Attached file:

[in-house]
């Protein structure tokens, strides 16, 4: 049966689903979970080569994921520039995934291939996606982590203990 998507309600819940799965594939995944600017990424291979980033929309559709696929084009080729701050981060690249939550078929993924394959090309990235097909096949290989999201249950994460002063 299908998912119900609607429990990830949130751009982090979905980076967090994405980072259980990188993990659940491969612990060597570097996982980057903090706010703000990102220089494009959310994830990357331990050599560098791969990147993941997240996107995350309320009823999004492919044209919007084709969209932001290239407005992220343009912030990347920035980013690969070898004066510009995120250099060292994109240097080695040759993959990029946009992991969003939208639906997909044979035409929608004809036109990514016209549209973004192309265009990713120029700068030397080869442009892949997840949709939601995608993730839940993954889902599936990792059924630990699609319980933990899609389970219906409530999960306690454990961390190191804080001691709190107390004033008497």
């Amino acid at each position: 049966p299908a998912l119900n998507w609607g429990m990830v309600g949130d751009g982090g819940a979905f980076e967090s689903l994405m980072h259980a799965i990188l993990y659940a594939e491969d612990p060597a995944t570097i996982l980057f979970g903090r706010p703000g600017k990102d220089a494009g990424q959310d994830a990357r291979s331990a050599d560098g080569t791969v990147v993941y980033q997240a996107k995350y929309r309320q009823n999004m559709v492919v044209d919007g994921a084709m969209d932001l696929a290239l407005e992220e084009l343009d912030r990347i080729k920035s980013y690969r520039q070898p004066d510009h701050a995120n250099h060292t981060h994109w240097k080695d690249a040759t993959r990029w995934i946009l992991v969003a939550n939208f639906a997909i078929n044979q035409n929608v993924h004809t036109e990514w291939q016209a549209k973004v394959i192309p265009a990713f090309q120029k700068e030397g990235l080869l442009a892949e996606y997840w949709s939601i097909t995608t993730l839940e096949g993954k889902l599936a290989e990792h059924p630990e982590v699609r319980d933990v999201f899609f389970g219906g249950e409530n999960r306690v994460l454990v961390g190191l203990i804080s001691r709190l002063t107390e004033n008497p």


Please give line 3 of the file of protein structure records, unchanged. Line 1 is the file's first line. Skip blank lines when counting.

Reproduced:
């Amino acid at each position: 049966p299908a998912l119900n998507w609607g429990m990830v309600g949130d751009g982090g819940a979905f980076e967090s689903l994405m980072h259980a799965i990188l993990y659940a594939e491969d612990p060597a995944t570097i996982l980057f979970g903090r706010p703000g600017k990102d220089a494009g990424q959310d994830a990357r291979s331990a050599d560098g080569t791969v990147v993941y980033q997240a996107k995350y929309r309320q009823n999004m559709v492919v044209d919007g994921a084709m969209d932001l696929a290239l407005e992220e084009l343009d912030r990347i080729k920035s980013y690969r520039q070898p004066d510009h701050a995120n250099h060292t981060h994109w240097k080695d690249a040759t993959r990029w995934i946009l992991v969003a939550n939208f639906a997909i078929n044979q035409n929608v993924h004809t036109e990514w291939q016209a549209k973004v394959i192309p265009a990713f090309q120029k700068e030397g990235l080869l442009a892949e996606y997840w949709s939601i097909t995608t993730l839940e096949g993954k889902l599936a290989e990792h059924p630990e982590v699609r319980d933990v999201f899609f389970g219906g249950e409530n999960r306690v994460l454990v961390g190191l203990i804080s001691r709190l002063t107390e004033n008497p």